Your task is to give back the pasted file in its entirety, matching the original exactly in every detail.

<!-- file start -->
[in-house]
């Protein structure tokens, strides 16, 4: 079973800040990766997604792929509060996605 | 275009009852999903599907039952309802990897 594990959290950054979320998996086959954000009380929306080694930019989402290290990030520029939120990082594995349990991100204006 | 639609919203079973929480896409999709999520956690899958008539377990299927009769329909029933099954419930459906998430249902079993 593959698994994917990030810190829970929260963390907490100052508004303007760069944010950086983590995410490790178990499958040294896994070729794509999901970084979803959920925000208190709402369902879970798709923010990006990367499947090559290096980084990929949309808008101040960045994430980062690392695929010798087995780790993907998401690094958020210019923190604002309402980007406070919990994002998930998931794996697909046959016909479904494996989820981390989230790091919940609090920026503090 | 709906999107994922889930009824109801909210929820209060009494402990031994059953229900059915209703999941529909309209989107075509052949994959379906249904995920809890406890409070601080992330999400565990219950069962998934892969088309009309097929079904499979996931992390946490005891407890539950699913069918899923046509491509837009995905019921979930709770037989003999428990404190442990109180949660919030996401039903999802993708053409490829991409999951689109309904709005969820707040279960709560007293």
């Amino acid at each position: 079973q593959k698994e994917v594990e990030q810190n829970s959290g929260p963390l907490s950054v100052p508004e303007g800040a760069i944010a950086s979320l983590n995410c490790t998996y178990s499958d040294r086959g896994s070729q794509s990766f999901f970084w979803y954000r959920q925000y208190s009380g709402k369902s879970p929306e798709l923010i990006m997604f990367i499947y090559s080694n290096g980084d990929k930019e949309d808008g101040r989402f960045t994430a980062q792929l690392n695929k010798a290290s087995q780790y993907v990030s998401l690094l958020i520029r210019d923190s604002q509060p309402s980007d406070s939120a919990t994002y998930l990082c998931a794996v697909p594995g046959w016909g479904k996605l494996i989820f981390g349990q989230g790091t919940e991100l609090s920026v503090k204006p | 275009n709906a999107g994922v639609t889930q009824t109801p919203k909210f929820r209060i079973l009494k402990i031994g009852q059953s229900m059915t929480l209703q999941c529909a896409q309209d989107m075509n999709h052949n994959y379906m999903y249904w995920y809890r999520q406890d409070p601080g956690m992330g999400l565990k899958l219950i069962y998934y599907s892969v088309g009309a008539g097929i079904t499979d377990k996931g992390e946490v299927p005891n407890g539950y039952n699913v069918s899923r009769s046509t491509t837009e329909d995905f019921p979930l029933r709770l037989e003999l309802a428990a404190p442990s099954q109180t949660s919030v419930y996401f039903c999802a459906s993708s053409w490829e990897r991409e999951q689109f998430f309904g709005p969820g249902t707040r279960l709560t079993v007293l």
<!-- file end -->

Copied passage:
[in-house]
């Protein structure tokens, strides 16, 4: 079973800040990766997604792929509060996605 | 275009009852999903599907039952309802990897 594990959290950054979320998996086959954000009380929306080694930019989402290290990030520029939120990082594995349990991100204006 | 639609919203079973929480896409999709999520956690899958008539377990299927009769329909029933099954419930459906998430249902079993 593959698994994917990030810190829970929260963390907490100052508004303007760069944010950086983590995410490790178990499958040294896994070729794509999901970084979803959920925000208190709402369902879970798709923010990006990367499947090559290096980084990929949309808008101040960045994430980062690392695929010798087995780790993907998401690094958020210019923190604002309402980007406070919990994002998930998931794996697909046959016909479904494996989820981390989230790091919940609090920026503090 | 709906999107994922889930009824109801909210929820209060009494402990031994059953229900059915209703999941529909309209989107075509052949994959379906249904995920809890406890409070601080992330999400565990219950069962998934892969088309009309097929079904499979996931992390946490005891407890539950699913069918899923046509491509837009995905019921979930709770037989003999428990404190442990109180949660919030996401039903999802993708053409490829991409999951689109309904709005969820707040279960709560007293």
């Amino acid at each position: 079973q593959k698994e994917v594990e990030q810190n829970s959290g929260p963390l907490s950054v100052p508004e303007g800040a760069i944010a950086s979320l983590n995410c490790t998996y178990s499958d040294r086959g896994s070729q794509s990766f999901f970084w979803y954000r959920q925000y208190s009380g709402k369902s879970p929306e798709l923010i990006m997604f990367i499947y090559s080694n290096g980084d990929k930019e949309d808008g101040r989402f960045t994430a980062q792929l690392n695929k010798a290290s087995q780790y993907v990030s998401l690094l958020i520029r210019d923190s604002q509060p309402s980007d406070s939120a919990t994002y998930l990082c998931a794996v697909p594995g046959w016909g479904k996605l494996i989820f981390g349990q989230g790091t919940e991100l609090s920026v503090k204006p | 275009n709906a999107g994922v639609t889930q009824t109801p919203k909210f929820r209060i079973l009494k402990i031994g009852q059953s229900m059915t929480l209703q999941c529909a896409q309209d989107m075509n999709h052949n994959y379906m999903y249904w995920y809890r999520q406890d409070p601080g956690m992330g999400l565990k899958l219950i069962y998934y599907s892969v088309g009309a008539g097929i079904t499979d377990k996931g992390e946490v299927p005891n407890g539950y039952n699913v069918s899923r009769s046509t491509t837009e329909d995905f019921p979930l029933r709770l037989e003999l309802a428990a404190p442990s099954q109180t949660s919030v419930y996401f039903c999802a459906s993708s053409w490829e990897r991409e999951q689109f998430f309904g709005p969820g249902t707040r279960l709560t079993v007293l």